“Took over for me?” Elizabeth said incredulously. “But I didn’t leave. I was just there a couple… a few…” How long had it been? Days? Weeks? What was today’s date? Elizabeth lunged for the phone and began pounding the buttons. “I’m calling the firm.” In her agitation, Elizabeth must have dialed the wrong number, because when she put the receiver to her ear, she heard only a dial tone. Elizabeth tried again, this time more carefully. Again she got a dial tone.

“Allow me,” said the stranger, directly behind her. He gently took the receiver from her hand, dialed the number for her, and passed it back.

“Brockridge, Sullivan, McGillvary, and Pritchard,” said an unfamiliar voice on the other end. “How may I help you?” The phone slipped from Elizabeth’s hand. The stranger caught it.

It’s a trick, she thought. It has to be. She took a step backward and stumbled into her bed. The stranger caught her by the shoulders to keep her from falling.

“Are you alright? Do you need some water?”

Elizabeth shook her head. “This isn’t real, is it? None of it is. You’ve set it up somehow. But I’m on to you now, so why don’t you just tell me the truth?”

Elizabeth felt the stranger’s weight on the bed as he sat down next to her. “You’re not making any sense. I could never lie to you. I learned that a long time ago, remember? I’m just trying to help, honest.” He clasped his hand over hers. “I know you don’t like it, but you can’t do everything yourself anymore. It’s time to let somebody else take on the burden. You can trust me, I learned from the best.”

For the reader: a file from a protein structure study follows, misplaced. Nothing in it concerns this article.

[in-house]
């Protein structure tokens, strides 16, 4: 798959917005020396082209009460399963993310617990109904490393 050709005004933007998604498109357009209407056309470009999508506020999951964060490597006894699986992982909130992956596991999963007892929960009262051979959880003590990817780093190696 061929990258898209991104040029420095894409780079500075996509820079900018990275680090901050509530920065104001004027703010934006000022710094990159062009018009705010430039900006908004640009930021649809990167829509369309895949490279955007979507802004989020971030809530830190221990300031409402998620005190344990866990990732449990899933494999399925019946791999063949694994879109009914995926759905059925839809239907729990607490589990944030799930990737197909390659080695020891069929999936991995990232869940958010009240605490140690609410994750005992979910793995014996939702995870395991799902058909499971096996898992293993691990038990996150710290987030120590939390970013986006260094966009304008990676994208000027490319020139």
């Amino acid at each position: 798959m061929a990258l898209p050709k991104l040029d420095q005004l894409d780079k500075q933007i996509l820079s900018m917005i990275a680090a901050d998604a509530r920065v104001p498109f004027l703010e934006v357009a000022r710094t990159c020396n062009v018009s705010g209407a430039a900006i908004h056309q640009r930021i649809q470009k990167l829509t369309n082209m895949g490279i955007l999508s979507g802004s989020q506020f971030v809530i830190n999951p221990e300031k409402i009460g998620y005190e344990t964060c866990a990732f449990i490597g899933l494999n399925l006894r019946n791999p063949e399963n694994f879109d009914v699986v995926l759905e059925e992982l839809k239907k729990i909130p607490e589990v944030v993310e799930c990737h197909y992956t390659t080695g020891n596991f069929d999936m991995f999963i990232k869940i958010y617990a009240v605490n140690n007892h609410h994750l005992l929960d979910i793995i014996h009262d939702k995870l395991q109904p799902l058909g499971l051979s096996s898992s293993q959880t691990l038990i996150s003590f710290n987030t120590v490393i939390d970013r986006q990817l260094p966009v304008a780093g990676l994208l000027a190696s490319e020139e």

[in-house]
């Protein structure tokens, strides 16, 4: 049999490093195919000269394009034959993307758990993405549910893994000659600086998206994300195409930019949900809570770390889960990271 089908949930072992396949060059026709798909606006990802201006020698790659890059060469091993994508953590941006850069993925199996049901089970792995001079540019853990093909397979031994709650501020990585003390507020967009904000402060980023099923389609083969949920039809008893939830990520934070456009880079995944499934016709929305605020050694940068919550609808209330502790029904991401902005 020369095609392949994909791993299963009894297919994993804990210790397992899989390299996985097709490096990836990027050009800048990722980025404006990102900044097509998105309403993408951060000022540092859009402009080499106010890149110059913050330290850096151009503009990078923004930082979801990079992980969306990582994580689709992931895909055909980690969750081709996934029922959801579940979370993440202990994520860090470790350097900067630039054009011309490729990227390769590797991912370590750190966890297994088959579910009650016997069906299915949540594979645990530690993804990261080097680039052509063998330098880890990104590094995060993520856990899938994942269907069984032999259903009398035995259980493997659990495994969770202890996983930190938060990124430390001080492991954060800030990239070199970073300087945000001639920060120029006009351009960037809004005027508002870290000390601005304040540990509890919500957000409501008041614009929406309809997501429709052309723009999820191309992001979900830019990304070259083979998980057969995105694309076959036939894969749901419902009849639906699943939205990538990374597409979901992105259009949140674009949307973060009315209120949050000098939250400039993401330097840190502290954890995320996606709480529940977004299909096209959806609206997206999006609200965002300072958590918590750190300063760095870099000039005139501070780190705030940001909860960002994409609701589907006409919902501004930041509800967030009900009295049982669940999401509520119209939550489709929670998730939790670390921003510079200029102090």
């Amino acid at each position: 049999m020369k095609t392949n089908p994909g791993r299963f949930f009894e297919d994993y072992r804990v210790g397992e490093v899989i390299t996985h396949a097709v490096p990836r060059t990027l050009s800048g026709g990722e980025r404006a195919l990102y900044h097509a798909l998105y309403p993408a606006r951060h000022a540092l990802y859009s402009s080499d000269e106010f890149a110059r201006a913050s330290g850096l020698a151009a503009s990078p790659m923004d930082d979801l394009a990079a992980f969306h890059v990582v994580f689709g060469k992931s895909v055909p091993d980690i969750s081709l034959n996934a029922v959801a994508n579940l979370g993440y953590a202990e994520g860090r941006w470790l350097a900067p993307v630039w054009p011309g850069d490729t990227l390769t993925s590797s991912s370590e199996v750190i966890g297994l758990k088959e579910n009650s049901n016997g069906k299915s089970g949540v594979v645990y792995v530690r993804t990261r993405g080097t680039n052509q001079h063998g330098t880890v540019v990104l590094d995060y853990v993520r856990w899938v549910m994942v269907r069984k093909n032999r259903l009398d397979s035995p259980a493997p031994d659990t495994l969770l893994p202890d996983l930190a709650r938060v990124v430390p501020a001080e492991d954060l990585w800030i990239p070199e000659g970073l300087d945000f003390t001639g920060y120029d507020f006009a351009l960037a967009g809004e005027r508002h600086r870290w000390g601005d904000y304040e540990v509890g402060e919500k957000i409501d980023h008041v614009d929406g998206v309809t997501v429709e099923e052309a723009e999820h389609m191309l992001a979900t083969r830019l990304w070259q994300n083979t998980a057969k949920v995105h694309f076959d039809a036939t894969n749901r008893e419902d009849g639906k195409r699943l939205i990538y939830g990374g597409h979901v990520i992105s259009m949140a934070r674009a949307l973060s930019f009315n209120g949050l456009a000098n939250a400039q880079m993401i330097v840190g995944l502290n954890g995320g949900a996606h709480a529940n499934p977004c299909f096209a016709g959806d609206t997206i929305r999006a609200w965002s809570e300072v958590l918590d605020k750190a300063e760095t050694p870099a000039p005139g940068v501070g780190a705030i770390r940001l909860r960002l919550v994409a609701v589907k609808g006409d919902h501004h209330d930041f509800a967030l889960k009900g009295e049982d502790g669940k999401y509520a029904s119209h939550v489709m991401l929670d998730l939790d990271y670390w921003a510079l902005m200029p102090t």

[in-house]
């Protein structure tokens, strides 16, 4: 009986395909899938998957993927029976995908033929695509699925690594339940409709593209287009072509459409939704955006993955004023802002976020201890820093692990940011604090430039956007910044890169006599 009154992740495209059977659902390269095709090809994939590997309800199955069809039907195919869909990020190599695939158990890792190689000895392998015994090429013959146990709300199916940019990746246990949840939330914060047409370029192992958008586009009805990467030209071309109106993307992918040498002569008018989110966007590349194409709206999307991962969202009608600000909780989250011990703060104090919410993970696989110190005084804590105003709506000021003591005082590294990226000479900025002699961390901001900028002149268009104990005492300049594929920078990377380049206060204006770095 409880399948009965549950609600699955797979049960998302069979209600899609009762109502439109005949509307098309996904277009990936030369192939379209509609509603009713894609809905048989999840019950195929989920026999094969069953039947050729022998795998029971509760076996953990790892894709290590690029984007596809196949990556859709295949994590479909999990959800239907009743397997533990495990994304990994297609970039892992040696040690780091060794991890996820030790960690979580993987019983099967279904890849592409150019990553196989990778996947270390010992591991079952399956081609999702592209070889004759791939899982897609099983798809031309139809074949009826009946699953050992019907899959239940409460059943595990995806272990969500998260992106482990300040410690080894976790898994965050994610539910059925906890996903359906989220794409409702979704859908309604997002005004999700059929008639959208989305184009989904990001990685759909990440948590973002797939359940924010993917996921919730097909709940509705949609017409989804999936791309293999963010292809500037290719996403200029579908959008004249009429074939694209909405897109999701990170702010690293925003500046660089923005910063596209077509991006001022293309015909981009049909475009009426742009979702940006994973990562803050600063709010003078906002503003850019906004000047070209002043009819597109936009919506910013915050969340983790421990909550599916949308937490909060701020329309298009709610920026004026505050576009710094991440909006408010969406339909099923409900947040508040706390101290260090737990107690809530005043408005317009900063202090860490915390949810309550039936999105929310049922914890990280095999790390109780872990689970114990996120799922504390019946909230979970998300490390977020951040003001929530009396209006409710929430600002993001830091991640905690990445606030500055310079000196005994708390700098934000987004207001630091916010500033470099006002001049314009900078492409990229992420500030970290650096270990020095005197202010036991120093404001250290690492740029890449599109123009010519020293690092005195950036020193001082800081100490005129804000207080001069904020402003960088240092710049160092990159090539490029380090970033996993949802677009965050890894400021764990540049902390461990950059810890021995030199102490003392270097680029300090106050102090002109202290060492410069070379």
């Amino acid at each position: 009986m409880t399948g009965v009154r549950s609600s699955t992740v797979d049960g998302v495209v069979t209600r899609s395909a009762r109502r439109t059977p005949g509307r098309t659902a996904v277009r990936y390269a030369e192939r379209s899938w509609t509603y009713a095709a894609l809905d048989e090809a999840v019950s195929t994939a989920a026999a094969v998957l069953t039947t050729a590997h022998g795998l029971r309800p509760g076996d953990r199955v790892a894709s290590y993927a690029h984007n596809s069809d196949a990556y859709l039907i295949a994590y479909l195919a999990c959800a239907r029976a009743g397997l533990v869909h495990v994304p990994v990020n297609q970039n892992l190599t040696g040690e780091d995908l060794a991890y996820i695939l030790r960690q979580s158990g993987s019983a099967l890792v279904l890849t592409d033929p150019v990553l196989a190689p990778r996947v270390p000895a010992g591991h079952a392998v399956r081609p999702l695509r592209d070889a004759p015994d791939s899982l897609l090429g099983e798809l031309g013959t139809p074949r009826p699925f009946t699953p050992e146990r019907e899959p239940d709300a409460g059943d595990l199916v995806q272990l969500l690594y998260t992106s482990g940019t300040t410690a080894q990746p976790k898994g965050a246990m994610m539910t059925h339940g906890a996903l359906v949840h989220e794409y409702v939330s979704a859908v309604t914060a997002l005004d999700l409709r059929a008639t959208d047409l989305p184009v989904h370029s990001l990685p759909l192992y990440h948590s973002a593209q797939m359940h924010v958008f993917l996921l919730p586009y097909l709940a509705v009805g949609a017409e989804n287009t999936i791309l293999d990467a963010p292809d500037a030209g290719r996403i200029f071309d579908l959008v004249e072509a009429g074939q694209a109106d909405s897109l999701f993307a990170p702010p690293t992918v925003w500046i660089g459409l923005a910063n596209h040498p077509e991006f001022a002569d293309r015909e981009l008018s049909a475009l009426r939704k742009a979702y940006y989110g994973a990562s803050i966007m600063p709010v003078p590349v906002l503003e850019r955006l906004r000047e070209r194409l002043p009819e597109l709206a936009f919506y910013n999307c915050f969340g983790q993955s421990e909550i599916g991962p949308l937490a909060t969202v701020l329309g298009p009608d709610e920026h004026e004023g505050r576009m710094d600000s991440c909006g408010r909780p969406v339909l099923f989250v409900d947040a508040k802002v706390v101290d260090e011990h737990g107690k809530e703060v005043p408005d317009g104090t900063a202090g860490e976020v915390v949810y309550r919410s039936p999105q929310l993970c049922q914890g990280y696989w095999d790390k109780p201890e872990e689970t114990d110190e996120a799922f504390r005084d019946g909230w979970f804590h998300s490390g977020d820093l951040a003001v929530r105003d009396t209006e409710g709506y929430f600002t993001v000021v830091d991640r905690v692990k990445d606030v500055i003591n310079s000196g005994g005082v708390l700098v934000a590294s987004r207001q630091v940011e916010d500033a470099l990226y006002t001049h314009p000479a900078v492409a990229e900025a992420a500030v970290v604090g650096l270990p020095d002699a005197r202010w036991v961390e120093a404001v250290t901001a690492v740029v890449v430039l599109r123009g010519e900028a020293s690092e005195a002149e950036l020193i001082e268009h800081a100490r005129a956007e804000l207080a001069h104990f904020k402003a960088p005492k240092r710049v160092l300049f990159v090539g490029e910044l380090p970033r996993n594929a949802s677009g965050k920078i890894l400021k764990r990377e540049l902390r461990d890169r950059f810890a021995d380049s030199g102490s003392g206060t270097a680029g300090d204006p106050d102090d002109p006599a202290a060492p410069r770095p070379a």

Elizabeth shook off his hand. “I think you should leave now.”

Suddenly the stranger was on his feet. He stalked over to the window, leaning against the sill, his back to Elizabeth. “Why do you have to be so stubborn? Do you think we were happy about putting you in here? We stalled for years, made excuse after excuse.” Elizabeth detected a slight quiver in his voice. “If you had just asked for help, this whole mess could have been avoided, but no, you had to go it alone as always. I’m not sure even your husband…” He paused, taking a long breath. “I thought when he died, you would finally accept that you can’t take care of yourself any longer.”